You know our idea will never fly in today's Church though...because then certain ilks of priests will not be able to have coffee between Masses...
Seriously, if it will bring back the faithful to "the box," then it is can't be a bad thing.
On another related, but different note, I think that if priests were to get rid of face-to-face confession, then the faithful would come back in droves...with proper catechesis.
Our parish has had this norm since 2006. Confession is always heard before each and every Mass, yes even early on weekday mornings. The norm is 30 minutes before for weekday Masses and an hour on Sundays and other bigger occasions. The celebrant stops hearing confession 10 minutes before Mass is due to begin.
Mark Nel - And when masses are celebrated at 8:00, 10:00 and Noon, and there is one priest in the parish, which is the norm in most parishes in this country, how does one hear confessions for an hour before each and every mass?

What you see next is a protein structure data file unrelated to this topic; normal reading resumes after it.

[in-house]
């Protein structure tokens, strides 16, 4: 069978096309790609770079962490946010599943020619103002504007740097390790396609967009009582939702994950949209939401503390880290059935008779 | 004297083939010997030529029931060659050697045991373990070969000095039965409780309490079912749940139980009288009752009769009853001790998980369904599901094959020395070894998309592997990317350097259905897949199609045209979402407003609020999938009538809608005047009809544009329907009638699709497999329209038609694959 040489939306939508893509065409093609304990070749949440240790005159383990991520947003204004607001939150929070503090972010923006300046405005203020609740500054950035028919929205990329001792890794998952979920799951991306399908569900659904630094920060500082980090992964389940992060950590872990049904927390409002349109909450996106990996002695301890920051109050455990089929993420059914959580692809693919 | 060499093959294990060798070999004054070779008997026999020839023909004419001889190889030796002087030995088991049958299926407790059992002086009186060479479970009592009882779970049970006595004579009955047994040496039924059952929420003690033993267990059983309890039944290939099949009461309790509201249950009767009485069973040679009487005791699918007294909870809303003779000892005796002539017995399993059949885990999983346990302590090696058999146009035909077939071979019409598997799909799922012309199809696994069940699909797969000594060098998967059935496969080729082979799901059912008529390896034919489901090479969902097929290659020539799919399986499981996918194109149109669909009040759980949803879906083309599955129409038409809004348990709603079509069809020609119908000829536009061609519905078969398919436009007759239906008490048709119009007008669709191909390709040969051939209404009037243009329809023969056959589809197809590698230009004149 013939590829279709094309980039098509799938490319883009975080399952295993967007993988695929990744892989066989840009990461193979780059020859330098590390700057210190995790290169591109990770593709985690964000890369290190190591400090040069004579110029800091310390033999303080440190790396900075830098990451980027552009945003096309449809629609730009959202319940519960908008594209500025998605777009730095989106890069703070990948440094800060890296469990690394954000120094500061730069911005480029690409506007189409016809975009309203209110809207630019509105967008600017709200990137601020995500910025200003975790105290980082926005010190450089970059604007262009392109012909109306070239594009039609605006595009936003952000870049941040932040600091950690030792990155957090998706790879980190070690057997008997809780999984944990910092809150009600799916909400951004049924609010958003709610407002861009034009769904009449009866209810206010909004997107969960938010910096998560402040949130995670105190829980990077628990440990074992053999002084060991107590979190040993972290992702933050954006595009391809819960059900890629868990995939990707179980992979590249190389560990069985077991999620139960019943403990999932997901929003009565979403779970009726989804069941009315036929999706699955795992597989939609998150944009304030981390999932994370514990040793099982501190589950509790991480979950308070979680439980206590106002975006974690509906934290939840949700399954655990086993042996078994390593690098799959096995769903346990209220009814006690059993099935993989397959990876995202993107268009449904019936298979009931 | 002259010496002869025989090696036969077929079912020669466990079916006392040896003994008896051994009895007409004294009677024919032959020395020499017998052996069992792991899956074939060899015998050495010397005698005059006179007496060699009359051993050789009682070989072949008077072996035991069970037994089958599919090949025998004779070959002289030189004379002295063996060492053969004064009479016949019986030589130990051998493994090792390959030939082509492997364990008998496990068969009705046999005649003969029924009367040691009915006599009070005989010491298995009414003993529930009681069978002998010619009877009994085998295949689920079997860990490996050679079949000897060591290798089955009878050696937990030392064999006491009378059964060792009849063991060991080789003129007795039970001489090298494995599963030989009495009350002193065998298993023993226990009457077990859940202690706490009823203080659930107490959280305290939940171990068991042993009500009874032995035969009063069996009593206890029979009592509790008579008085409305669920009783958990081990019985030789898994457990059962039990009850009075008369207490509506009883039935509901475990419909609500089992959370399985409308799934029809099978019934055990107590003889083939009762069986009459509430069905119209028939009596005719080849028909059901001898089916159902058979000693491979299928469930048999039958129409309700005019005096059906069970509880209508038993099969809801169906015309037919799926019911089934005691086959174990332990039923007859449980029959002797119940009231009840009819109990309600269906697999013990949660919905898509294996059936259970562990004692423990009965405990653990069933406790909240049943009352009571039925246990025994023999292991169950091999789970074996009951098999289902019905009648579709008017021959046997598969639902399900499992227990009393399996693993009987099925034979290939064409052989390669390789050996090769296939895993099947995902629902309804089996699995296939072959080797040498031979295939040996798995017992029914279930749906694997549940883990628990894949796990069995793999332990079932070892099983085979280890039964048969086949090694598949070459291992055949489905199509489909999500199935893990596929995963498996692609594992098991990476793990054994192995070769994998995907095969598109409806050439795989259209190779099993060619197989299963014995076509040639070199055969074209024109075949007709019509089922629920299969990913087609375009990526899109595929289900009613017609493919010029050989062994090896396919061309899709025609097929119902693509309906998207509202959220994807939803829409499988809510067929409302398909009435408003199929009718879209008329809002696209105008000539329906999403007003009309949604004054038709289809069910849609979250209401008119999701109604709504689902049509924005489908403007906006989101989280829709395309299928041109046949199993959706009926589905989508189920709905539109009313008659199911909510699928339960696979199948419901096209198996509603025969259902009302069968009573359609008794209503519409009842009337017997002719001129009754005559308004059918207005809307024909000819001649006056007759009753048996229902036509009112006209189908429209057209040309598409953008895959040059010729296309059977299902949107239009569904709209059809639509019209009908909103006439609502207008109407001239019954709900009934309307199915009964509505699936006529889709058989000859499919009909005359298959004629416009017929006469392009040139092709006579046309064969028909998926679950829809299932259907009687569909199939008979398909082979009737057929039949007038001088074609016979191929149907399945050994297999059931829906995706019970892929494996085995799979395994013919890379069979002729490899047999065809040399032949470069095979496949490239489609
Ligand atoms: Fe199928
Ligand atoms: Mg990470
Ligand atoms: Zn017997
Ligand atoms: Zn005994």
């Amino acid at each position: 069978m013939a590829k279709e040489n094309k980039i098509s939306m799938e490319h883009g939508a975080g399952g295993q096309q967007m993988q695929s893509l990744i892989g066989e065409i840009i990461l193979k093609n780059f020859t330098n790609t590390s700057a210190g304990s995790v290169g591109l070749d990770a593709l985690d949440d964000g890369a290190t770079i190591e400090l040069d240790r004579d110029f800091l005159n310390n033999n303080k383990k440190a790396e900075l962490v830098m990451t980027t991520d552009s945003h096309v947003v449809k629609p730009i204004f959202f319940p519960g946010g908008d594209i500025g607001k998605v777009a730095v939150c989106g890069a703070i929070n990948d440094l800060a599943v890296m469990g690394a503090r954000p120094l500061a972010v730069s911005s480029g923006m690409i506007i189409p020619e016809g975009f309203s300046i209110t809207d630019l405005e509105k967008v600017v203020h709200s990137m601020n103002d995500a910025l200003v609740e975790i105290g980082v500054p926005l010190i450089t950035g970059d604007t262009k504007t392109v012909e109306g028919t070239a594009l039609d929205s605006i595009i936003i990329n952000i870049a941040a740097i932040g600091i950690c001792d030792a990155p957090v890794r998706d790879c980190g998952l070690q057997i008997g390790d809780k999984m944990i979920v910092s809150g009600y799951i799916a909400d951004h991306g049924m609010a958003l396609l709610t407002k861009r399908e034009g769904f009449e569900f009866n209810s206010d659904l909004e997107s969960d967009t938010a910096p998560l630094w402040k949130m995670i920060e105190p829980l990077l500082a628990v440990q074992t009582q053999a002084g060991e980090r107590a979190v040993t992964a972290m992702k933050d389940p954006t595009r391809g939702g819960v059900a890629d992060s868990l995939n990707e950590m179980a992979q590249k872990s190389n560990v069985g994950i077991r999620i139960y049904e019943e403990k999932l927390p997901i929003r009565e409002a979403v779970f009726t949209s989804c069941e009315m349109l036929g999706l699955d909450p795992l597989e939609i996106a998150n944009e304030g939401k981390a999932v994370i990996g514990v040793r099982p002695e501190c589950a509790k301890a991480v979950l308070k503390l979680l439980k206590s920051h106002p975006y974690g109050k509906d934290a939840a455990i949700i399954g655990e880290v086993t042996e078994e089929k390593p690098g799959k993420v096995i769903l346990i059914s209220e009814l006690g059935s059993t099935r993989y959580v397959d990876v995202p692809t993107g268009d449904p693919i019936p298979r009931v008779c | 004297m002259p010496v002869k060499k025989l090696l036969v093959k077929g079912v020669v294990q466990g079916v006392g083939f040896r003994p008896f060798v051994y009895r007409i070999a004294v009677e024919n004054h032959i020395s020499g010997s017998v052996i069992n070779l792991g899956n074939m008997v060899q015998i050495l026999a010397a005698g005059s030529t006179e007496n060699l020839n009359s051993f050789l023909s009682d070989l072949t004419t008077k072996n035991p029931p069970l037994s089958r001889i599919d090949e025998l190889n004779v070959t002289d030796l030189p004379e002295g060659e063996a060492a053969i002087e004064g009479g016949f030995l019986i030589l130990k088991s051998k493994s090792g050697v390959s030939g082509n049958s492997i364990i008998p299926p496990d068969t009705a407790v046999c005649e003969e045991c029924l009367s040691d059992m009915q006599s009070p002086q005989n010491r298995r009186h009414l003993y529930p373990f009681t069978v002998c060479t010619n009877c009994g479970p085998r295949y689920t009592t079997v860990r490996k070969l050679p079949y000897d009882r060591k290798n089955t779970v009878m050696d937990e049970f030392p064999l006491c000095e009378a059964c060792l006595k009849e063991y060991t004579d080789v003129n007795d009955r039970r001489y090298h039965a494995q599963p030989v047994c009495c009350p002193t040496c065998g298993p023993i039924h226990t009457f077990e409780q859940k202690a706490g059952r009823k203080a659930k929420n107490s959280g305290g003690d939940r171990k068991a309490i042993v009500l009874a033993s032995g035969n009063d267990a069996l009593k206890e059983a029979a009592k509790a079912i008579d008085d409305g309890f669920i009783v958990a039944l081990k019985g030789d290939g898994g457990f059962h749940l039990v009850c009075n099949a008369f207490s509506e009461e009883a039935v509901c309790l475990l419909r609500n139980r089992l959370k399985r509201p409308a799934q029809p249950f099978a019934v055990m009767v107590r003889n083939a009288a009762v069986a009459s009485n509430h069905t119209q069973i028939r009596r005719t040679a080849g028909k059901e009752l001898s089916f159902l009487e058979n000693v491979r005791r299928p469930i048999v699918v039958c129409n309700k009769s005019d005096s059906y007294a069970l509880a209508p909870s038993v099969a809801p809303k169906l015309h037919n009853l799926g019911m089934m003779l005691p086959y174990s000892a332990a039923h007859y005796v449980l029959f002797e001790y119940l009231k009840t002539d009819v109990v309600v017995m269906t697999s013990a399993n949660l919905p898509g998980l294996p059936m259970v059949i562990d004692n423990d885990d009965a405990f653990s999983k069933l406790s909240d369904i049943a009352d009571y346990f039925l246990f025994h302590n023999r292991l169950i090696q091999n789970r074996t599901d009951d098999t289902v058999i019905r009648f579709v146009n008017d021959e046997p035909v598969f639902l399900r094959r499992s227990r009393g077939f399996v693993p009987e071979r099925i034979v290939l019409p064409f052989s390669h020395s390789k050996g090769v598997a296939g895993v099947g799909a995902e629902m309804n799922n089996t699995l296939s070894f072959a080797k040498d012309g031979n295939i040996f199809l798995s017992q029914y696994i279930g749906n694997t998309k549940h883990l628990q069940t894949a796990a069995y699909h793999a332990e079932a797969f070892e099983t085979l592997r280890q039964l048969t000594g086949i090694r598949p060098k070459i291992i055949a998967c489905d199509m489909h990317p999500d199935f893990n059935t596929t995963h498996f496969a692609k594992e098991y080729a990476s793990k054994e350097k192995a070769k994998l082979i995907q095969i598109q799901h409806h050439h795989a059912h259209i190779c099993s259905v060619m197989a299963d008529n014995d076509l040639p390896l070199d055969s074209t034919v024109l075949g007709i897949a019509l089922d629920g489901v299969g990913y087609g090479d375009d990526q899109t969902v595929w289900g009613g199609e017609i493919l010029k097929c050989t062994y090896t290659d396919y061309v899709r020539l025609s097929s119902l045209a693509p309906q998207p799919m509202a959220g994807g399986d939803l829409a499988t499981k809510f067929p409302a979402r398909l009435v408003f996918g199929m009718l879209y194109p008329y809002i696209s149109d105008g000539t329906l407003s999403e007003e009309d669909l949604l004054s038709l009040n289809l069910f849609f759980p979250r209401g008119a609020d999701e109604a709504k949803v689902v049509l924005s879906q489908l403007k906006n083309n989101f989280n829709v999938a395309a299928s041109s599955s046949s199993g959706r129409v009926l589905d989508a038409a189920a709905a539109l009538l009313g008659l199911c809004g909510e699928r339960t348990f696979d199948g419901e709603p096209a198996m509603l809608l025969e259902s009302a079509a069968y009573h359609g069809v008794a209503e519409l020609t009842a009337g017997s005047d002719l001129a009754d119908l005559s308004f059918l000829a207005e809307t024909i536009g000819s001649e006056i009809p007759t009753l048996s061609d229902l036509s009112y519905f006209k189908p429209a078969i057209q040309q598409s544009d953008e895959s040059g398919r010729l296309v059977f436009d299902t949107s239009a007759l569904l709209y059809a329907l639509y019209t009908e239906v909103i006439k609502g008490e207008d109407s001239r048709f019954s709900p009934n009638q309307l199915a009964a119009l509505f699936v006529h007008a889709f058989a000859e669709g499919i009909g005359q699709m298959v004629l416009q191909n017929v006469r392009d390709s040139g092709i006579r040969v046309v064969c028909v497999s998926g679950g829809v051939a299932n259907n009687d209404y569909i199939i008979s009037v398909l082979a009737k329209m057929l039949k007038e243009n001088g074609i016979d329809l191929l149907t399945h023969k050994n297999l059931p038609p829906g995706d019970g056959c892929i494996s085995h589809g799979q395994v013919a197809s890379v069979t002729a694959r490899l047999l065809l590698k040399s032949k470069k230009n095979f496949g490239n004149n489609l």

Anonymous at 8:06 -
Let me see if I can figure that one out. Lets see
7:30-7:50 - Confessions
8:00-9:00 - Mass
9:30-9:50 - Confessions
10:00-11:00 - Mass
111:30-11:50 - Confessions
12:00-1:00 - Mass
What's complicated here? Did I miss something?
Andy, I've seen Confessions during Mass just once - at the ICRSS oratory in St. Louis. It was an incredible sight. Of course, as I walked into the Oratory that morning, there was a low Mass going on at a side chapel as well.
I've never felt more Catholic. And the rupture with the past was never more clearly demonstrated to me than that day. It pains me now even to think about it, really. I'm nostalgic for a time I wasn't alive to experience.